Recording

Review: Beach House 'Bloom' (Sub Pop)

Don’t let the band’s name fool you. This is not sunny summer pop—at least not in the conventional sense. As the ever-growing legions of Beach House followers know (out of the box, this album ma 6/19/2012 10:06 AM Eastern

Don’t let the band’s name fool you. This is not sunny summer pop—at least not in the conventional sense. As the ever-growing legions of Beach House followers know (out of the box, this album made it to Number 7 on the Billboard Album chart and hit Number One on both the Indie and Modern Rock charts), there’s a darkness and mystery in many of the songs that the Baltimore-based duo of Victoria Legrand and Alex Scally have turned out over the course of four albums, and especially on this latest effort. Still, there are gorgeous, haunting melodies and bright hooks that contrast with occasionally bleak lyrics, and Legrand’s solid lead vocals are as pleasing as they are evocative. There may be an underlying melancholy, but it’s a beautiful melancholy.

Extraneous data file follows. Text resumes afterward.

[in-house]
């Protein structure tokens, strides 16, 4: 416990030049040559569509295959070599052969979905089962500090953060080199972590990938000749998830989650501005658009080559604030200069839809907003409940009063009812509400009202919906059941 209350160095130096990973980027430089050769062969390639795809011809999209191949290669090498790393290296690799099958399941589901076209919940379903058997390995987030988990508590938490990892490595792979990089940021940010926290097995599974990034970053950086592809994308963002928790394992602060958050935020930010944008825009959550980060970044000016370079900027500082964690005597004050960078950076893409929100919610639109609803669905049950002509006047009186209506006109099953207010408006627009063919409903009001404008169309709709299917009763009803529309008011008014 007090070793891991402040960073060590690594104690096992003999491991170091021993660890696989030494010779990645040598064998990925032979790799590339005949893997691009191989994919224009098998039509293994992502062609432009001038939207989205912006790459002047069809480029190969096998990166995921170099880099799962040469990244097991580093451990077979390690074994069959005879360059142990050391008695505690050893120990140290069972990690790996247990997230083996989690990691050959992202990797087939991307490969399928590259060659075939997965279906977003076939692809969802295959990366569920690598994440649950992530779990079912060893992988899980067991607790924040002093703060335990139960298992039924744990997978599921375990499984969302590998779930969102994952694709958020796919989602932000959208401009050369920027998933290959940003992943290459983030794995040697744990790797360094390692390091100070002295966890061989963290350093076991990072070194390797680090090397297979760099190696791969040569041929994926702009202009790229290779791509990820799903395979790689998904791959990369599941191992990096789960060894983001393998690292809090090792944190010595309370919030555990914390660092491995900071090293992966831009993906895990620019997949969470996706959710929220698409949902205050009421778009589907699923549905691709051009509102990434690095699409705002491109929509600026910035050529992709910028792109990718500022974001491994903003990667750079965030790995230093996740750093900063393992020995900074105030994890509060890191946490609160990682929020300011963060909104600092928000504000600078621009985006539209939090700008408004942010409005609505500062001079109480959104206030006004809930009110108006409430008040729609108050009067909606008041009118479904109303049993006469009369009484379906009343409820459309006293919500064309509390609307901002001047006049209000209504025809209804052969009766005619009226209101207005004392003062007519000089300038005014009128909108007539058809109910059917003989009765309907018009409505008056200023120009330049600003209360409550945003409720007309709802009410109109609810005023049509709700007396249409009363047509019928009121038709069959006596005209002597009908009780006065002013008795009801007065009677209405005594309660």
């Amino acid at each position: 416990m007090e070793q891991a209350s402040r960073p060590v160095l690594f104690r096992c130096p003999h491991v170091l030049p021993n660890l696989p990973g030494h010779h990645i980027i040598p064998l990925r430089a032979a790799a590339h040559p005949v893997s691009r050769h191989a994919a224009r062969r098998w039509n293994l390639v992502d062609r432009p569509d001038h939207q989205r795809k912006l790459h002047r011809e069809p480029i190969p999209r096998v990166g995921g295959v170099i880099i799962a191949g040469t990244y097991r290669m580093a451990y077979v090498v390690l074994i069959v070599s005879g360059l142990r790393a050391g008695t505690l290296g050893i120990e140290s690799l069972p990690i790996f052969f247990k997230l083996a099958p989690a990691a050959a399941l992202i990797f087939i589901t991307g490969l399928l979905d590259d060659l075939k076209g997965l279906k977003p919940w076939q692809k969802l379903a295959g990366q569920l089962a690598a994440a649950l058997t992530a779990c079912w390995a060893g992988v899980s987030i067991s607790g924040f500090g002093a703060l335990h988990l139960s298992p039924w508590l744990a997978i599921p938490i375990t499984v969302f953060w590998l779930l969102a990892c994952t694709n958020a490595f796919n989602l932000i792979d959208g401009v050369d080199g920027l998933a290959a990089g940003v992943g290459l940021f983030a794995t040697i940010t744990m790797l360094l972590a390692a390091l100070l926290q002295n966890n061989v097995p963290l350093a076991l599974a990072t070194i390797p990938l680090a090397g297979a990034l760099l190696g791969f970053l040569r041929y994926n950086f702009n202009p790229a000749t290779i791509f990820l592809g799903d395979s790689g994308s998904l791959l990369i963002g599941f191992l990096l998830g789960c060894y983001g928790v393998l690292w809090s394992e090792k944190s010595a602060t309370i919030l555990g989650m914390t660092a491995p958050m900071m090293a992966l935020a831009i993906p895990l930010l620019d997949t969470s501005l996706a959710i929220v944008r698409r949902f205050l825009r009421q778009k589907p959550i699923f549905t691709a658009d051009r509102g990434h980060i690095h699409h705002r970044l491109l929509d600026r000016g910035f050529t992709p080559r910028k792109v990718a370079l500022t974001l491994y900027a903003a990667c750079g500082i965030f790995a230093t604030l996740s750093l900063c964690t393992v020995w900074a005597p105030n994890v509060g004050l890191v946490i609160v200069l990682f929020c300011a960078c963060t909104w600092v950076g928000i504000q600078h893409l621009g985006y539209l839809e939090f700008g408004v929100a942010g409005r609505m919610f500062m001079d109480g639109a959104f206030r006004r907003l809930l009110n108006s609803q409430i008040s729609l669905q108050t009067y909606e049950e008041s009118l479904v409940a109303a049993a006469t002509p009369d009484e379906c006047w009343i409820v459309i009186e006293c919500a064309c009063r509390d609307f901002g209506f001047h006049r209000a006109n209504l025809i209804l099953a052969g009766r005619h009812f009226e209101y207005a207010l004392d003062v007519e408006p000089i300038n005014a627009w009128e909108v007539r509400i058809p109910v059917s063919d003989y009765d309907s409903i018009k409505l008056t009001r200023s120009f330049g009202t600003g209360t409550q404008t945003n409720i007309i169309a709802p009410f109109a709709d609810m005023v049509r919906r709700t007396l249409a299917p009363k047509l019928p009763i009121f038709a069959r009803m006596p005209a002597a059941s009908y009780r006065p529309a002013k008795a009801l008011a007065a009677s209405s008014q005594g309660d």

Much credit must go to producer/engineer/mixer Chris Coady (TV on the Radio, Trail of Dead, Yeah Yeah Yeahs), who has built upon the sonic approach he, Legrand and Scally took on Beach House’s 2010 breakthrough, Teen Dream, to create a rich, dreamy soundscape that carries through the entire album. I don’t know if you could term this a “concept” album exactly, but there is certainly a sonic consistency from track to track. Drone organs and synths and guitars drift or ring through most songs, and nearly all of LeGrand’s vocals are set in a deeply reverberant field. In fact, because there is so much atmosphere, the lyrics are occasionally hard to decipher, but that only adds to the enigmatic character of the album as a whole—and further listening reveals all, as well as the sophistication of the arrangements. Not everything is drenched in reverb—a number of instruments are echo-free and sit outside the wash; a nice juxtaposition of sustained textures and crisp parts. It’s a skillfully layered opus from beginning to end.

A few moments bring to mind some of Brian Wilson’s grander sonic experiments with the Beach Boys (“Heroes and Villains,” etc.) and there’s a certain retro feel I can’t quite pinpoint that hearkens back to both the moody lushness of some early ’60s dramatic film scores and Phil Spector’s Wall of Sound. But it’s still strikingly contemporary, original and completely unmistakable as Beach House. And it works equally well blasting in the car on a sunny day or under headphones in the dark.

Producer/engineer/mixer: Chris Coady. Co-producers: Victoria Legrand, Alex Scally. Additional engineer: Brooks Harlan. Studios: Sonic Ranch (Tornillo, TX), Electric Lady (NYC, mixing). Mastering: Joe LaPorta.